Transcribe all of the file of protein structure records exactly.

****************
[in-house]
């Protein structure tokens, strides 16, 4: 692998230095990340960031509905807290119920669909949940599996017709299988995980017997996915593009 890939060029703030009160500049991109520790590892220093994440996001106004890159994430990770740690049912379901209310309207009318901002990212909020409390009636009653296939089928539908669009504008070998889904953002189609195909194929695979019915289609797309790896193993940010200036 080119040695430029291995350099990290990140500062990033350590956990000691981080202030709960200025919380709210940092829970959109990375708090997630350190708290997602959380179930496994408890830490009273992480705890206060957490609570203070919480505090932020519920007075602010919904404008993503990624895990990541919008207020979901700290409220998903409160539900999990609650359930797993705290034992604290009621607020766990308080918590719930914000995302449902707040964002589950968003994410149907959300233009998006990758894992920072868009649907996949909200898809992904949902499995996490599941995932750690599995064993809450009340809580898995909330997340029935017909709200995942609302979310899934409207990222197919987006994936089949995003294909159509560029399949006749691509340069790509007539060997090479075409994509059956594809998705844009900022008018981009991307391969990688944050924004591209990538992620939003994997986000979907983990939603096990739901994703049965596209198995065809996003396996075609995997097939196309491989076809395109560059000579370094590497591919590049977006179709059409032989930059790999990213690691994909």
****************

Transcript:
[in-house]
């Protein structure tokens, strides 16, 4: 692998230095990340960031509905807290119920669909949940599996017709299988995980017997996915593009 890939060029703030009160500049991109520790590892220093994440996001106004890159994430990770740690049912379901209310309207009318901002990212909020409390009636009653296939089928539908669009504008070998889904953002189609195909194929695979019915289609797309790896193993940010200036 080119040695430029291995350099990290990140500062990033350590956990000691981080202030709960200025919380709210940092829970959109990375708090997630350190708290997602959380179930496994408890830490009273992480705890206060957490609570203070919480505090932020519920007075602010919904404008993503990624895990990541919008207020979901700290409220998903409160539900999990609650359930797993705290034992604290009621607020766990308080918590719930914000995302449902707040964002589950968003994410149907959300233009998006990758894992920072868009649907996949909200898809992904949902499995996490599941995932750690599995064993809450009340809580898995909330997340029935017909709200995942609302979310899934409207990222197919987006994936089949995003294909159509560029399949006749691509340069790509007539060997090479075409994509059956594809998705844009900022008018981009991307391969990688944050924004591209990538992620939003994997986000979907983990939603096990739901994703049965596209198995065809996003396996075609995997097939196309491989076809395109560059000579370094590497591919590049977006179709059409032989930059790999990213690691994909």